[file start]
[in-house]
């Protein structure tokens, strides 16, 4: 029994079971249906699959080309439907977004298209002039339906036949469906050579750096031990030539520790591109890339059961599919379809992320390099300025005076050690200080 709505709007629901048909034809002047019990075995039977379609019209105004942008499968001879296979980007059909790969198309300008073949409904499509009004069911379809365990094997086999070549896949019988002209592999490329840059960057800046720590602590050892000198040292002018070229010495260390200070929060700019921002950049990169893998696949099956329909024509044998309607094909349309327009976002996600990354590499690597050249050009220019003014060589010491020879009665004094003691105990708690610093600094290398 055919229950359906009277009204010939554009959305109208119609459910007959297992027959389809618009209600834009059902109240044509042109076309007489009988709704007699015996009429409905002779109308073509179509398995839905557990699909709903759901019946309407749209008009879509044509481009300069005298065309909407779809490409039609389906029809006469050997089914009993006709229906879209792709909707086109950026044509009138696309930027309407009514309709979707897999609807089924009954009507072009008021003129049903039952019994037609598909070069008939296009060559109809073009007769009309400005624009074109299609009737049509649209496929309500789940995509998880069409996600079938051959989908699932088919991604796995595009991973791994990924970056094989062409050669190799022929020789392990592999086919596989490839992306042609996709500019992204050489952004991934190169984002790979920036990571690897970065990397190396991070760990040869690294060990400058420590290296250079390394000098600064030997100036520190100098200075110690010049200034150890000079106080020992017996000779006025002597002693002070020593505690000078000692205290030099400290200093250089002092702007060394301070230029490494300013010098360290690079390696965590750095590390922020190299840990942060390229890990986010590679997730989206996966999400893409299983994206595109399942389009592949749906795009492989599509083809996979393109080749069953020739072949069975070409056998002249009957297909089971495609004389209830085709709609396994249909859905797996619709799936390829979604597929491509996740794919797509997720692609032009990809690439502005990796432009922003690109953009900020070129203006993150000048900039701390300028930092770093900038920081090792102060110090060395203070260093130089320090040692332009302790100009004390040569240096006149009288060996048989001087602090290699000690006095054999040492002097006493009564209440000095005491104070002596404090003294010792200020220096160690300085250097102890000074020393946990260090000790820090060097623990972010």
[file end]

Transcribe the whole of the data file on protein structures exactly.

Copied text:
[in-house]
């Protein structure tokens, strides 16, 4: 029994079971249906699959080309439907977004298209002039339906036949469906050579750096031990030539520790591109890339059961599919379809992320390099300025005076050690200080 709505709007629901048909034809002047019990075995039977379609019209105004942008499968001879296979980007059909790969198309300008073949409904499509009004069911379809365990094997086999070549896949019988002209592999490329840059960057800046720590602590050892000198040292002018070229010495260390200070929060700019921002950049990169893998696949099956329909024509044998309607094909349309327009976002996600990354590499690597050249050009220019003014060589010491020879009665004094003691105990708690610093600094290398 055919229950359906009277009204010939554009959305109208119609459910007959297992027959389809618009209600834009059902109240044509042109076309007489009988709704007699015996009429409905002779109308073509179509398995839905557990699909709903759901019946309407749209008009879509044509481009300069005298065309909407779809490409039609389906029809006469050997089914009993006709229906879209792709909707086109950026044509009138696309930027309407009514309709979707897999609807089924009954009507072009008021003129049903039952019994037609598909070069008939296009060559109809073009007769009309400005624009074109299609009737049509649209496929309500789940995509998880069409996600079938051959989908699932088919991604796995595009991973791994990924970056094989062409050669190799022929020789392990592999086919596989490839992306042609996709500019992204050489952004991934190169984002790979920036990571690897970065990397190396991070760990040869690294060990400058420590290296250079390394000098600064030997100036520190100098200075110690010049200034150890000079106080020992017996000779006025002597002693002070020593505690000078000692205290030099400290200093250089002092702007060394301070230029490494300013010098360290690079390696965590750095590390922020190299840990942060390229890990986010590679997730989206996966999400893409299983994206595109399942389009592949749906795009492989599509083809996979393109080749069953020739072949069975070409056998002249009957297909089971495609004389209830085709709609396994249909859905797996619709799936390829979604597929491509996740794919797509997720692609032009990809690439502005990796432009922003690109953009900020070129203006993150000048900039701390300028930092770093900038920081090792102060110090060395203070260093130089320090040692332009302790100009004390040569240096006149009288060996048989001087602090290699000690006095054999040492002097006493009564209440000095005491104070002596404090003294010792200020220096160690300085250097102890000074020393946990260090000790820090060097623990972010």